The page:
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Aaron Hicks, Giancarlo Stanton go deep as Yankees tie MLB record in victory over Blue Jays

Aaron Hicks #31 of the New York Yankees

Aaron Hicks #31 of the New York Yankees follows though on a fifth inning three run home run against the Toronto Blue Jays at Yankee Stadium on Monday, June 24, 2019 in the Bronx borough of New York City. Photo Credit: Jim McIsaac

The ball came off the barrel of Aaron Hicks’ bat like a laser. The Yankees centerfielder turned on a 93-mph fastball from Toronto’s Aaron Sanchez and sent it to deep rightfield in the fifth inning Monday night at the Stadium.

It had plenty of carry.  Enough to clear the wall for a three-run homer and erase a two-run deficit. Enough to get the Yankees rolling back toward the win column after Sunday’s loss ended an eight-game winning streak. Enough to make a little more history for baseball’s most decorated franchise.

Hicks’ fifth home run was the turning point in a 10-8 victory over the Blue Jays before 37,204. It also gave the Yankees 27 straight games with a homer, tying the major league record. The Texas Rangers did it from Aug. 11 through Sept. 9, 2002.

“We’re aware of it because it’s kind of what we do,” Hicks said. “We hit home runs here . . . That’s how we score our runs.”

Hicks’ homer put the Yankees up 3-2. CC Sabathia got a strikeout with two on and a standing ovation to close the Toronto sixth and complete one of his most effective outings of the season. The Yankees scored seven in the bottom of the frame, including a tremendous three-run shot by Giancarlo Stanton, to take a 10-2 lead.

Jonathan Holder, however, let Toronto get back into the game in the eighth. He faced five batters and gave up five hits, including a home run by Lourdes Gurriel Jr. and a grand slam by Freddy Galvis that cut the margin to 10-7. Chad Green and Adam Ottavino got the Yankees through the rest of the inning without allowing a run.

Holder, who has allowed six home runs and 13 runs in 5 1/3 innings in his last six appearances, was sent to Triple-A Scranton/Wilkes-Barre after the game. “I thought it was embarrassing,” he said of his outing. "I'm definitely a better pitcher than that.”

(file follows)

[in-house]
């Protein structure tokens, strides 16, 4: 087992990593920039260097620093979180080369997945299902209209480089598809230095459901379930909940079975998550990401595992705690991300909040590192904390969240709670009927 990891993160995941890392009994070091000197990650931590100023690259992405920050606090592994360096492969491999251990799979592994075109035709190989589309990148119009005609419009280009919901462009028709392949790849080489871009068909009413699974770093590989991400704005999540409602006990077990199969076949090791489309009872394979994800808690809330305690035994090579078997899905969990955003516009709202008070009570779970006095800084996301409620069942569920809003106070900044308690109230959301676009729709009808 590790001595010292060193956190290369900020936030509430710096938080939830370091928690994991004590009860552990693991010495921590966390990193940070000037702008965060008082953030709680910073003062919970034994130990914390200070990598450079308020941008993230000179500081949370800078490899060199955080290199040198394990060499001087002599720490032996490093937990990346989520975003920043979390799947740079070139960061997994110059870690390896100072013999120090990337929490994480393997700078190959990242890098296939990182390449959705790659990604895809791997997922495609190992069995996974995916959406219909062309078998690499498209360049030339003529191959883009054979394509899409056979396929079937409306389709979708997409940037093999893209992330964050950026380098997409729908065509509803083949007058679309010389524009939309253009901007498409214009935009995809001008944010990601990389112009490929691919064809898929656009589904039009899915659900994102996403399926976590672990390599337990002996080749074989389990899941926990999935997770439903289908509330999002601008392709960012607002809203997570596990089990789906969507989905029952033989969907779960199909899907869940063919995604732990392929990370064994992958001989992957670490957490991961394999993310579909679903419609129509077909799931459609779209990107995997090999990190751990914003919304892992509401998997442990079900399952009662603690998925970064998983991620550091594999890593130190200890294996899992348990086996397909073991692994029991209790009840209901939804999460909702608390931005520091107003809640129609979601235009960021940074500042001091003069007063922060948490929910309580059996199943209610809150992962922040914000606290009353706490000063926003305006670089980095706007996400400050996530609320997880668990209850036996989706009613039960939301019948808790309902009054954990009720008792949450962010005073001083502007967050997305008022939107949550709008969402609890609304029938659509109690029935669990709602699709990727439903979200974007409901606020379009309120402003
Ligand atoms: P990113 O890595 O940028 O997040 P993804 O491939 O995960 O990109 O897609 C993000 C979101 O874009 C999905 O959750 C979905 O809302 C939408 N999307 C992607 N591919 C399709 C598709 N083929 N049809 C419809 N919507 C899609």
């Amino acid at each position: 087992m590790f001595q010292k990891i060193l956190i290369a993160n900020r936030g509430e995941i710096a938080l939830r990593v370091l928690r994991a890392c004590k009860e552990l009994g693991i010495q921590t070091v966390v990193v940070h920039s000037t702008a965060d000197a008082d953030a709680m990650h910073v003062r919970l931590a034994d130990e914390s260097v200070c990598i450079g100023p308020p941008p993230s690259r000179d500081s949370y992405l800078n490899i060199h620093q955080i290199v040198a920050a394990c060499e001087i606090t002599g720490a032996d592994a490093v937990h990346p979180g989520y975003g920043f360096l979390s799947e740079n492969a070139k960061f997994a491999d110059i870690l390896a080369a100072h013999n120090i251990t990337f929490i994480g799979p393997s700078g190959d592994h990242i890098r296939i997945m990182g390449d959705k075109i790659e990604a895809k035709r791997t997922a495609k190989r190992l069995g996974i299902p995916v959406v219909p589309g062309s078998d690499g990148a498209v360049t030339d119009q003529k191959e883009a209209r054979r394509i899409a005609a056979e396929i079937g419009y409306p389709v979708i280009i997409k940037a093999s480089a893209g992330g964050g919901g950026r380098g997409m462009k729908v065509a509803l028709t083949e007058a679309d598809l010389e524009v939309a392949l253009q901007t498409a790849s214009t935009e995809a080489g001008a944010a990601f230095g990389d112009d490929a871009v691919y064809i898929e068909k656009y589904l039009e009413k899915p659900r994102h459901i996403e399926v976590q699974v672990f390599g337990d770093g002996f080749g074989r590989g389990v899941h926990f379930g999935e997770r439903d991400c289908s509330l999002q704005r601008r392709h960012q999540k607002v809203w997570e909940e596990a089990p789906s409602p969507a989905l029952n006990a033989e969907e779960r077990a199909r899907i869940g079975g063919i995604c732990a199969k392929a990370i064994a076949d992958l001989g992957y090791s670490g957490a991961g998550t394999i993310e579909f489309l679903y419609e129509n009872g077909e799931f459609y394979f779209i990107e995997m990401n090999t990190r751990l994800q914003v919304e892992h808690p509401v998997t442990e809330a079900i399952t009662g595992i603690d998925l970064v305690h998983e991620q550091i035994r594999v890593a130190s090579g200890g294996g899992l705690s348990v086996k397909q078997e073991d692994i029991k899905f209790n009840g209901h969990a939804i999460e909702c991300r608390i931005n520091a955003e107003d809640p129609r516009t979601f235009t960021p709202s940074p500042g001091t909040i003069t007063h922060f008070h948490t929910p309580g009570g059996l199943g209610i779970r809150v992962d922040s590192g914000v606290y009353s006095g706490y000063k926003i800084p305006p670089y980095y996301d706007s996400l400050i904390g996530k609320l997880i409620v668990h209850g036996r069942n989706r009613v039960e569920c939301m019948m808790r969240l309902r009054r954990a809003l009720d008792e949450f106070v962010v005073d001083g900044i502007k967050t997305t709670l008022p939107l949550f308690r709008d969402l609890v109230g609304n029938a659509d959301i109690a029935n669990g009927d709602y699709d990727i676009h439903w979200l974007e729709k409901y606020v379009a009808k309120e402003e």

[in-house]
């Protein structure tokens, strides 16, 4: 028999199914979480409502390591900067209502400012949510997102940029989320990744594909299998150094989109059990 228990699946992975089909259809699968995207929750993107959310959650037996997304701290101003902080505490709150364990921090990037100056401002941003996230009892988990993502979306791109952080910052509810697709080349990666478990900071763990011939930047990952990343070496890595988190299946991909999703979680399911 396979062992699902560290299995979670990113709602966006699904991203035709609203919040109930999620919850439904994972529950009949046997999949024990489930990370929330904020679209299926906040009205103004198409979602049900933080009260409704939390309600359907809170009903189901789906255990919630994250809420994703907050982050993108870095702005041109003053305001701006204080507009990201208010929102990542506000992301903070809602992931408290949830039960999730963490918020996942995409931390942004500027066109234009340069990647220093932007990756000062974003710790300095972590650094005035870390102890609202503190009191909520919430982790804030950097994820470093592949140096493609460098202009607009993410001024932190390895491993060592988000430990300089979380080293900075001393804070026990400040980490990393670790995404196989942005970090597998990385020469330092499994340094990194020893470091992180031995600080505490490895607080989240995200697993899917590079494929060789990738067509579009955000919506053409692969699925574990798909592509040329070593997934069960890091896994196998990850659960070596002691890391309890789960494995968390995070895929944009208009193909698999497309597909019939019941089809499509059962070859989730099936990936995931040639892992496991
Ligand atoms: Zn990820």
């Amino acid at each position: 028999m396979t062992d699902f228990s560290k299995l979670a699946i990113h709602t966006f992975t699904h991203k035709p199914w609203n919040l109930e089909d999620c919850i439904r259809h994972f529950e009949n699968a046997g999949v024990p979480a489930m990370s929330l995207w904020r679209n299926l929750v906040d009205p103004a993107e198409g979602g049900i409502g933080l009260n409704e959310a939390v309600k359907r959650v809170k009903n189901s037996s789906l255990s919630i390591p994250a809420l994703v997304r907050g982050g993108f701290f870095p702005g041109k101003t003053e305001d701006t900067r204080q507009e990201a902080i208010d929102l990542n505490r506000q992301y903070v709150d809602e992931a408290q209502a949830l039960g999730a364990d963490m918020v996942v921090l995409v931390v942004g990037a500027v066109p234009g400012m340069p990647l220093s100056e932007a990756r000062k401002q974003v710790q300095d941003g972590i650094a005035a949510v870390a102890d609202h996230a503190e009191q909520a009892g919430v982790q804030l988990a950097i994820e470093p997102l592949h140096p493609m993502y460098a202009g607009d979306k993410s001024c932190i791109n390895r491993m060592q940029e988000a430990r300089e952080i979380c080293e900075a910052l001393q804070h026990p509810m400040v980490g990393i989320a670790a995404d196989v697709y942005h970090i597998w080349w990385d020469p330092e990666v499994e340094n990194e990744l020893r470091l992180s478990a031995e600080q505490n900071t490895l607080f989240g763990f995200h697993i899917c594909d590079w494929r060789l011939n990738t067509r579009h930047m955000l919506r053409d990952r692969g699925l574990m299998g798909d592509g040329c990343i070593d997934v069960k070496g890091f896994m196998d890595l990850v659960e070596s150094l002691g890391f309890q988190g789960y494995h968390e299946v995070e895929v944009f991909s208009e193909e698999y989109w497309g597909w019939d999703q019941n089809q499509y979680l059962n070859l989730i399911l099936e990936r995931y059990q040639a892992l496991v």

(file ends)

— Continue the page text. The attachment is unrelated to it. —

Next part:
Aroldis Chapman allowed an unearned run in the ninth and collected his 22nd save.

Stanton was playing only his fifth game after returning from a stint of more than 11 weeks on the injured list. His homer was a blast into the bleachers above the loading dock in left-center that came off the bat at 111 mph. It was estimated at 445 feet but seemed longer than that.

Luke Voit had a two-run double down the leftfield line in the seven-run outburst and DJ LeMahieu went 4-for-4.

LeMahieu homered on Sunday as the Yankees set a club record by going deep for the 26th consecutive game. Aaron Boone was asked about the chance to tie the 2002 Rangers before Monday night’s game and replied, “Any time you’re talking about something that’s never happened in the history of our sport . . . when those come up, it’s really impressive.”

Afterward, Boone said, “Nothing surprises me what they do. We have a lot of guys capable of hitting the ball out of the ballpark and I think they help strengthen each other. Collectively they are able to wear down pitchers. That eventually leads to more and more mistakes during the course of a night.”

Stanton wasn’t satisfied with the tie with the Rangers. “That ties it? OK, cool,” he said. “We need one more then.”

Sabathia equaled a season high with six innings and allowed two runs, six hits and two walks, striking out nine. He threw a season-high 104 pitches and recorded his 251st win, tying him with Bob Gibson for 47th place in MLB history.

He also faced the Jays’ Vladimir Guerrero Jr. and Cavan Biggio, the sons of players he faced earlier in his career.

“When I am facing Cavan Biggio and Vlad Jr.,’’ he said, “I think it’s time for me to go home.”

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